Monday, June 13, 2016

Airlines in South America: No El Dorado


WHEN phone footage came to light last year of a stripper opening the throttle during the take-off of a commercial jet operated by Aerolíneas Argentina, the public outcry was predictably fierce. Argentina’s state-owned flag carrier swiftly sacked the pilots who had invited her into the cockpit and the lady herself was banned from the airline for five years. Endangering the safety of passengers is a serious concern. Yet the company’s assault on the public finances is almost as reckless: Argentines have tolerated vast subsidies and huge losses at their national airline.
Even without the drag of state ownership, other South American airlines have recently either lost money or made only meagre profits (see chart). Airlines in Latin America as a whole (whose performance is flattered by the inclusion of Mexico’s mostly profitable flyers) even surpassed Africa’s beleaguered carriers in their ability to lose money in 2015, according to IATA, an industry body. That marks them out at a time when the tailwinds of growing passenger numbers and cheap fuel have carried many other airlines to unusual heights of profitability. 
The region’s airlines don’t lose money because flights are cheap. Air fares are eye-wateringly pricey—an internal flight in Brazil can cost as much as one to Europe. Travellers have not benefited from the ascent of low-cost carriers (LCCs) because budget airlines are thin on the ground. Outside Brazil’s domestic market, where Azul and Gol carry passengers between the country’s far-flung cities, there are few LCCs and their impact has been limited. As a result, the continent’s growing middle-classes have not taken to the skies as enthusiastically as in the rest of the world.
This is partly attributable to a lack of infrastructure. There are few secondary airports of the sort frequented by LCCs in Europe or specialist low-cost terminals at bigger airports that are common in Asia. That lands LCCs with the same high airport fees as big carriers. Gol, the largest Brazilian LCC, made a loss of 4.29 billion reais ($1.3 billion) in 2015.
In some countries, budget carriers have been kept at bay by state-run incumbents. Cash-rich left-wing governments in the region set up or revived flag carriers as money poured in when commodity prices were high. In Bolivia and Venezuela state-owned airlines are virtually the only means of domestic air travel. Appointing cronies has ensured inept management.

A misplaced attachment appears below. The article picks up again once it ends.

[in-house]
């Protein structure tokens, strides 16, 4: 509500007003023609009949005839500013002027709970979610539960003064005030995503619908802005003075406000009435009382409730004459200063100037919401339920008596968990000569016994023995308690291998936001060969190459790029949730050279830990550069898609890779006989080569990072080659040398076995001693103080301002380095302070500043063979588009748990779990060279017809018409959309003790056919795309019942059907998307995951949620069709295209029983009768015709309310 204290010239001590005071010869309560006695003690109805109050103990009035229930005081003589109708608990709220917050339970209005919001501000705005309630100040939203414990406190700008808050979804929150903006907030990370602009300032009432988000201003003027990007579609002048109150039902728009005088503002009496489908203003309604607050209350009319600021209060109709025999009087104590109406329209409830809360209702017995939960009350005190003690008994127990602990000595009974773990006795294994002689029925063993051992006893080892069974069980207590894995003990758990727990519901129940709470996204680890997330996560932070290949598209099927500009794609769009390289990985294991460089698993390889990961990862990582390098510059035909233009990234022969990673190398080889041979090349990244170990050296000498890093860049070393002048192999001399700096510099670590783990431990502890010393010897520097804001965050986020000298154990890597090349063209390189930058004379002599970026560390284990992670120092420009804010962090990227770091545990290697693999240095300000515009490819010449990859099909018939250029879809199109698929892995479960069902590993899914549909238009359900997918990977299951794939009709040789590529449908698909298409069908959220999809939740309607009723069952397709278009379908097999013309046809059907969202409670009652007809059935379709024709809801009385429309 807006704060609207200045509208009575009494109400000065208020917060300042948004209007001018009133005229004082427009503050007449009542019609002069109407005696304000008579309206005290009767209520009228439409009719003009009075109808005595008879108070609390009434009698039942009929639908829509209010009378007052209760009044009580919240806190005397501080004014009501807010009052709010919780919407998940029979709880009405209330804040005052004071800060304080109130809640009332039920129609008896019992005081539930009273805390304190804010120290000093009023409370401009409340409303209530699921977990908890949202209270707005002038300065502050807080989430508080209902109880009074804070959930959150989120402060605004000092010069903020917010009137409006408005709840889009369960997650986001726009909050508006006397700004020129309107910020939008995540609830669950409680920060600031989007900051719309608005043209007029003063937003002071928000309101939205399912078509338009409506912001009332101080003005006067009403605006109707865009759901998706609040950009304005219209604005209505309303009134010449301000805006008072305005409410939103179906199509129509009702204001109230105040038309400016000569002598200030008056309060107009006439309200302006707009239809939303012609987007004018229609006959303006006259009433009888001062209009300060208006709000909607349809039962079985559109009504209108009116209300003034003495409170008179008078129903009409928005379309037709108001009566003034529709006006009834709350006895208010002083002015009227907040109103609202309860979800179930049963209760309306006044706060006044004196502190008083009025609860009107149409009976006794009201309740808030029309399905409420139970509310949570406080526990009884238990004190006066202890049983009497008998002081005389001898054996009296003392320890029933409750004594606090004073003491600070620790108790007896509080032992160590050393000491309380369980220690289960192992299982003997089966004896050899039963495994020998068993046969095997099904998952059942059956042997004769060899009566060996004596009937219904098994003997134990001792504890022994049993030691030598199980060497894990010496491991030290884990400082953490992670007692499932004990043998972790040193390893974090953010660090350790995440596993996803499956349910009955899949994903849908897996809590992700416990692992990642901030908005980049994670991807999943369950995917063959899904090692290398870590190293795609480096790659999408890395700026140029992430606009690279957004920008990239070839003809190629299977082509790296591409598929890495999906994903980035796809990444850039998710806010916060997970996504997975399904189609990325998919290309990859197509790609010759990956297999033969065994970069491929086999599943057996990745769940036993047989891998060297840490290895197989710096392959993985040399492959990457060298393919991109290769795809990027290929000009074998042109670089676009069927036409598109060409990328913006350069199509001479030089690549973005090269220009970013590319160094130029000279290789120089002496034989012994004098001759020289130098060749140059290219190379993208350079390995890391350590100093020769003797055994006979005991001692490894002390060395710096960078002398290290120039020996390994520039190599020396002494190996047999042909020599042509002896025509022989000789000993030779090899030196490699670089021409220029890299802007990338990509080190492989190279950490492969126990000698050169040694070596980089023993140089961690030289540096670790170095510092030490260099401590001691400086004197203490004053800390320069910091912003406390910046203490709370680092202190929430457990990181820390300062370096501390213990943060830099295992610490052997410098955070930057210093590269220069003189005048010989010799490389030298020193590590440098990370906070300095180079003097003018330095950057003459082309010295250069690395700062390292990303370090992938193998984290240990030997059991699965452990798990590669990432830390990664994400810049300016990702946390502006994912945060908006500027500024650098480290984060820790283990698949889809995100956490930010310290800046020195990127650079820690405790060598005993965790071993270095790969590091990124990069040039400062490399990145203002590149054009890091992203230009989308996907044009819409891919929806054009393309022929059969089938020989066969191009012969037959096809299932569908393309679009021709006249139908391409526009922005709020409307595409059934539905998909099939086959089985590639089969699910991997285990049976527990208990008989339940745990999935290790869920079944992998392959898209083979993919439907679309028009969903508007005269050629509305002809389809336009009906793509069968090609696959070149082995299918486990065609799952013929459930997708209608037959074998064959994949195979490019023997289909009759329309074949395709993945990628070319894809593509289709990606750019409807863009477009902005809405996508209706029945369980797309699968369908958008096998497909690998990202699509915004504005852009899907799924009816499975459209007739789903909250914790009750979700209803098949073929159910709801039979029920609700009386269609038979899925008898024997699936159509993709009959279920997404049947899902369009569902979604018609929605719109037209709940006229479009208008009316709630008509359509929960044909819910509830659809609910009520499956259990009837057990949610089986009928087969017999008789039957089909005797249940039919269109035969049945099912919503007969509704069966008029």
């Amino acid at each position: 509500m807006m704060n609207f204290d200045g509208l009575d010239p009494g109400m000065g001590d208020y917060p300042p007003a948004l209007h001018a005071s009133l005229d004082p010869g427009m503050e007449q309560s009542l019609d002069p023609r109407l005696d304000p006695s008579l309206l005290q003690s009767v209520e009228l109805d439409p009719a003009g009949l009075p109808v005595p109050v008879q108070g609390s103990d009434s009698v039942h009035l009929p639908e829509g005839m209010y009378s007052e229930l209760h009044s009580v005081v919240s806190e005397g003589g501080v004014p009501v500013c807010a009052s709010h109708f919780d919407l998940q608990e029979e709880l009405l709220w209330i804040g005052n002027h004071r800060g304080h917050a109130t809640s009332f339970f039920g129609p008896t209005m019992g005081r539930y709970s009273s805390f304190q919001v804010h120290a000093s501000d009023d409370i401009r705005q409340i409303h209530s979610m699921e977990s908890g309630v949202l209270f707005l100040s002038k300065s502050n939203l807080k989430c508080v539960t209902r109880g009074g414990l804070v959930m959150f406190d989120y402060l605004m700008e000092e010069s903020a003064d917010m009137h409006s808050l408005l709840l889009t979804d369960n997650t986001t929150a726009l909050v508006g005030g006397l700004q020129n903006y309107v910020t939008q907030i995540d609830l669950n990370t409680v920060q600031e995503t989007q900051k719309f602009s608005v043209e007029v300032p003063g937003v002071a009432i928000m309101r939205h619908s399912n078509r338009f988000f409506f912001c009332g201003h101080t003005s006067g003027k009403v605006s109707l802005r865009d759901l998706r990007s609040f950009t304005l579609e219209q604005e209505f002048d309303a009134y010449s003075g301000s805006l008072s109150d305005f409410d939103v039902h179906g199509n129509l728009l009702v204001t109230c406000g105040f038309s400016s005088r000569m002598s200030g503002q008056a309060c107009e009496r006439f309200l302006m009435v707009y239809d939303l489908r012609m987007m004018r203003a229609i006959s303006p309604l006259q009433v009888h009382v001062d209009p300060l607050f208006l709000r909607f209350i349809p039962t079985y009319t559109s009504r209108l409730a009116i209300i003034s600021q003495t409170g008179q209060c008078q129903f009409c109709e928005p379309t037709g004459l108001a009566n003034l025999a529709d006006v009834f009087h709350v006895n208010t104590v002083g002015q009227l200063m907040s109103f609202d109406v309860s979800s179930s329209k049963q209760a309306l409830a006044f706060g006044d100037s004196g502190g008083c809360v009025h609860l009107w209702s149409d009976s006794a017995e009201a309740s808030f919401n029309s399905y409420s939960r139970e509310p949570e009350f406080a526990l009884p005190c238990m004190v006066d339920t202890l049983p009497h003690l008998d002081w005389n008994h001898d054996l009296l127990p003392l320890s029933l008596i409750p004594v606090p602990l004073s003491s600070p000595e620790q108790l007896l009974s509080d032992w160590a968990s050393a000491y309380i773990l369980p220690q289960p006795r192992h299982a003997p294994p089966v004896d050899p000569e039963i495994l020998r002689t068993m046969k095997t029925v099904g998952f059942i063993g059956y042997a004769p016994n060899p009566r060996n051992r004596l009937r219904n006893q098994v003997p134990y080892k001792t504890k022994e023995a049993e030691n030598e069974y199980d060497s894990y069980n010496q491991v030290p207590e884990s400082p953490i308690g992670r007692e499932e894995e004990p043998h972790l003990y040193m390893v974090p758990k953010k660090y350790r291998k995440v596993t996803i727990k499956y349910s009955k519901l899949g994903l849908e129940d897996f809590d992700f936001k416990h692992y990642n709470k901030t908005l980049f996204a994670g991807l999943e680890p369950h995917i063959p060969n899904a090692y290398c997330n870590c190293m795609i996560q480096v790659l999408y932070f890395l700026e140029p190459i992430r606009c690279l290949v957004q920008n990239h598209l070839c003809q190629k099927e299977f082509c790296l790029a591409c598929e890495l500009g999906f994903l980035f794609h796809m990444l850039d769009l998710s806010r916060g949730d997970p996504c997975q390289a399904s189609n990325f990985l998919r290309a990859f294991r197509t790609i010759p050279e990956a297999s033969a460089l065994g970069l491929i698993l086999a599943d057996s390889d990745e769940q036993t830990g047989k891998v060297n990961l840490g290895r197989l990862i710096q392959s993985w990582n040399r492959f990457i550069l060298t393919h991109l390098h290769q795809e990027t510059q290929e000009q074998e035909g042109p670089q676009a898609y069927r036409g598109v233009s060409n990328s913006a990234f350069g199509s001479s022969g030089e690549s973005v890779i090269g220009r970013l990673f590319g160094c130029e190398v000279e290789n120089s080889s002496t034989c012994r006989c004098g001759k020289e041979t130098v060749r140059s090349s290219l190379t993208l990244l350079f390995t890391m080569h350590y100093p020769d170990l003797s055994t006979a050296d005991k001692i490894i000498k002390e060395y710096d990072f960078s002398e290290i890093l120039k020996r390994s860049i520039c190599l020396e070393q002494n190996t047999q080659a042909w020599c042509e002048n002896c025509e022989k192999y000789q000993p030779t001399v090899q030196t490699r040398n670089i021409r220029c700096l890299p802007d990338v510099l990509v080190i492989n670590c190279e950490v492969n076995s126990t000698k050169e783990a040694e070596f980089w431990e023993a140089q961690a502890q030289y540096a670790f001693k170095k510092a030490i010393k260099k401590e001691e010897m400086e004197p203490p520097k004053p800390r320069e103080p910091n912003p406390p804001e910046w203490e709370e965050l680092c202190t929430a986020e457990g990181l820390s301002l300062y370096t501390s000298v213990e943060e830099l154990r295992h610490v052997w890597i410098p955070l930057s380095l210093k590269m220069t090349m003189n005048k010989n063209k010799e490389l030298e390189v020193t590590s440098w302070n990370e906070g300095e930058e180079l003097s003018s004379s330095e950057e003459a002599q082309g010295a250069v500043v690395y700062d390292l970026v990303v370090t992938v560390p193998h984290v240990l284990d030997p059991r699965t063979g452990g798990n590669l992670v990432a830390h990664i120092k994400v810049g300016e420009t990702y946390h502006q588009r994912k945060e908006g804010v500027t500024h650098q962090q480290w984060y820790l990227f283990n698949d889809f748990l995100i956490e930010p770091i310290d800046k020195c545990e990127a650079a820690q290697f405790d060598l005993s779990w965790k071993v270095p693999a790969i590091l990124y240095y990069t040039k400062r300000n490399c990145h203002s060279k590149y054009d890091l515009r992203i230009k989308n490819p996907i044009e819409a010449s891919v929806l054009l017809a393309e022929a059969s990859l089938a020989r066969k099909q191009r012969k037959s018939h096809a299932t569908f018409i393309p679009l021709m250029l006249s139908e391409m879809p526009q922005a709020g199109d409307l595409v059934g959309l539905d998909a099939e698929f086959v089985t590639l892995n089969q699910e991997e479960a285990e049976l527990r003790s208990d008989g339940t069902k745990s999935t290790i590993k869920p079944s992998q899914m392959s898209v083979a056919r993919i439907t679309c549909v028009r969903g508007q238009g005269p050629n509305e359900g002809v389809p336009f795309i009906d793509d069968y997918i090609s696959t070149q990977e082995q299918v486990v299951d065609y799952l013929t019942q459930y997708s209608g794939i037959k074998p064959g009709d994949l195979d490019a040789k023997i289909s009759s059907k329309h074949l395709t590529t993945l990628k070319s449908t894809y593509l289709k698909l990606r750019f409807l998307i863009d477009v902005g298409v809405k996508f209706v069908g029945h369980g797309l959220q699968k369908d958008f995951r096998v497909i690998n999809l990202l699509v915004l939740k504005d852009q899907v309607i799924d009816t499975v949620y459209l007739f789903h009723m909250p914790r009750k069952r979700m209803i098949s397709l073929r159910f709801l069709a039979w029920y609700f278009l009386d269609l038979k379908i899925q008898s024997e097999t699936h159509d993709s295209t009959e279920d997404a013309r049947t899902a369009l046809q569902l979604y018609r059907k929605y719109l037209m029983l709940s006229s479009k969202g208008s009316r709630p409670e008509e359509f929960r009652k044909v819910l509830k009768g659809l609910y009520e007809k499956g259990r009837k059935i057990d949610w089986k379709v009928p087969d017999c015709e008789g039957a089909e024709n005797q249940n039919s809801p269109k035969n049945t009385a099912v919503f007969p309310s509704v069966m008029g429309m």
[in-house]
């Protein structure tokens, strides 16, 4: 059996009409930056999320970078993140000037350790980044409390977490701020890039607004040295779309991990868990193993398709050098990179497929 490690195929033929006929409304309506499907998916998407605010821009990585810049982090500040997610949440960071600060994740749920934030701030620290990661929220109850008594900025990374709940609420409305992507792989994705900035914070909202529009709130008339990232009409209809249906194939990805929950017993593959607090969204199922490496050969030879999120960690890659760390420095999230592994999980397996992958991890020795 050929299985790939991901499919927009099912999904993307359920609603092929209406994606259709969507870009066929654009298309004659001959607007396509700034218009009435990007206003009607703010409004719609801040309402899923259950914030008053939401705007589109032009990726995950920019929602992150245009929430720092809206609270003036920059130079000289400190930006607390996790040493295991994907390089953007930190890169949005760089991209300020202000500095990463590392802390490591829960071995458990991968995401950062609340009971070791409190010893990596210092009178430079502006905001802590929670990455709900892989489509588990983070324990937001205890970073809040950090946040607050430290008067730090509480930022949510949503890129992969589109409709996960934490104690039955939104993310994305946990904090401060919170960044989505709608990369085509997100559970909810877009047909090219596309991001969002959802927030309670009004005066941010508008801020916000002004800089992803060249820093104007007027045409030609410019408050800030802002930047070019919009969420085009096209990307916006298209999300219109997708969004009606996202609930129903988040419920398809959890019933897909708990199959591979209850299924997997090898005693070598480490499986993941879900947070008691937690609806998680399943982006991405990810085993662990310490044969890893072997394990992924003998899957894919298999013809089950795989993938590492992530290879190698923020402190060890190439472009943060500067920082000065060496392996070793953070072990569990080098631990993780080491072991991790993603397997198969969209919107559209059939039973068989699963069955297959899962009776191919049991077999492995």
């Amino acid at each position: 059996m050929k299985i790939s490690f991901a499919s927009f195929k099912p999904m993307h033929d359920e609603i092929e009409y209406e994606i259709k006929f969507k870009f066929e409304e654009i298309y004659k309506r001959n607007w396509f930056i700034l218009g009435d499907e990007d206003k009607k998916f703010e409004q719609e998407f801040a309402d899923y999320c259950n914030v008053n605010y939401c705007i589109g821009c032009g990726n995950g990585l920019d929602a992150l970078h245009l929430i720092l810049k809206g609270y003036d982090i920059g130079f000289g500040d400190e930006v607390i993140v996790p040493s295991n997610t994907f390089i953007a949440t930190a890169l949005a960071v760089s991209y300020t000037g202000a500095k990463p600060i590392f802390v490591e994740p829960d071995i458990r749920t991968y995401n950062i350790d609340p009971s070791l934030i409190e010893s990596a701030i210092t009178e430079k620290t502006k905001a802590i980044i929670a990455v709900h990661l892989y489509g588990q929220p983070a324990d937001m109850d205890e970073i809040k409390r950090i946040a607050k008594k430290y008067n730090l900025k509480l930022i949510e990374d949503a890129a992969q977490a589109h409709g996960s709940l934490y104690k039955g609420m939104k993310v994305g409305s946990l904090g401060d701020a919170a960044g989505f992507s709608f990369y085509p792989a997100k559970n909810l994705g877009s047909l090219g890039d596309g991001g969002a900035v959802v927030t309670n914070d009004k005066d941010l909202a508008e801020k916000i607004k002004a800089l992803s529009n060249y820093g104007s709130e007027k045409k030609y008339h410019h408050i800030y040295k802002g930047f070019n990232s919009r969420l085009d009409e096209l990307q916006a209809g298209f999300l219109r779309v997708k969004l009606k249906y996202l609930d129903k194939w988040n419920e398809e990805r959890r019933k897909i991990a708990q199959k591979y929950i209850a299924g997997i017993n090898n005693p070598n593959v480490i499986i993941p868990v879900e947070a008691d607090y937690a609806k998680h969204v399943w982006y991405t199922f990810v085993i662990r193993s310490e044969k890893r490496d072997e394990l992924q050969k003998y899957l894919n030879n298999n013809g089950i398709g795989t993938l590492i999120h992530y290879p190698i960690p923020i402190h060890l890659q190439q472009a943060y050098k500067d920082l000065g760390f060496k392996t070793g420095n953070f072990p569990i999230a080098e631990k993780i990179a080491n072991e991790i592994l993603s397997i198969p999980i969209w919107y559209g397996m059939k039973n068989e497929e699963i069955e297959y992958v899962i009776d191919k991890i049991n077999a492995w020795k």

The standard of service on state airlines is often woeful. Aerolíneas cancels three times more flights than the industry average, and loses roughly twice as many bags. Venezuelan travellers have the added problem that foreign airlines are leaving the country in a dispute over how to repatriate money from sales because the government cannot find the dollars to pay them for tickets issued in the country.
Elsewhere publicly listed airlines provide much better service but are just as hard to dislodge. LAN Chile set up subsidiaries in Peru, Argentina, Ecuador and Colombia before merging with TAM, Brazil’s biggest airline, in 2012. LATAM is now the largest airline across swathes of the continent. In smaller markets such as Peru, Chile, and Ecuador LATAM and Avianca, a Colombian carrier, already have big networks that leave little space for LCCs to operate domestically. Barriers to entry are high: dealing with a slew of differing regulations makes setting up new cross-border routes expensive.
Why then are the incumbents not making more money? LATAM lost $219m in 2015; Avianca lost $140m. As passenger numbers grew during the commodities boom, most airlines ordered lots of expensive new planes. But just as they arrive on the tarmac, demand for air travel is stumbling. South America is still reeling from the bursting of the commodities bubble. This has hit domestic and cross-border air travel alike. Worries about the spread of the Zika virus have also deterred visitors to the continent. In 2016 growth in passenger traffic in Latin America is likely to lag every other region, according to IATA.
Some of the continent’s politicians have woken up to the industry’s structural problems. In Argentina, Mauricio Macri, the victor in November’s presidential election, has announced plans to withdraw a $500m subsidy from Aerolíneas. The airline’s new management plans to cut capacity and return to profit by 2020. Brazil is negotiating with the EU for an “open-skies” deal that would boost competition by allowing airlines from those countries to serve any airport in Brazil. Before her impeachment the country’s president, Dilma Rousseff, was said to be considering raising the share foreigners can own in local airlines from 20% to 100%, allowing better-run foreign carriers to buy domestic ones.
Michel Temer, Brazil’s interim president, is also said to be considering a relaxation of foreign-ownership rules. And intrepid budget carriers will doubtless try to overcome the difficulties and set up routes in more countries. But unless more politicians in the region turn their attention to aviation, South America will continue to be the continent of sky-high fares and limited choice.

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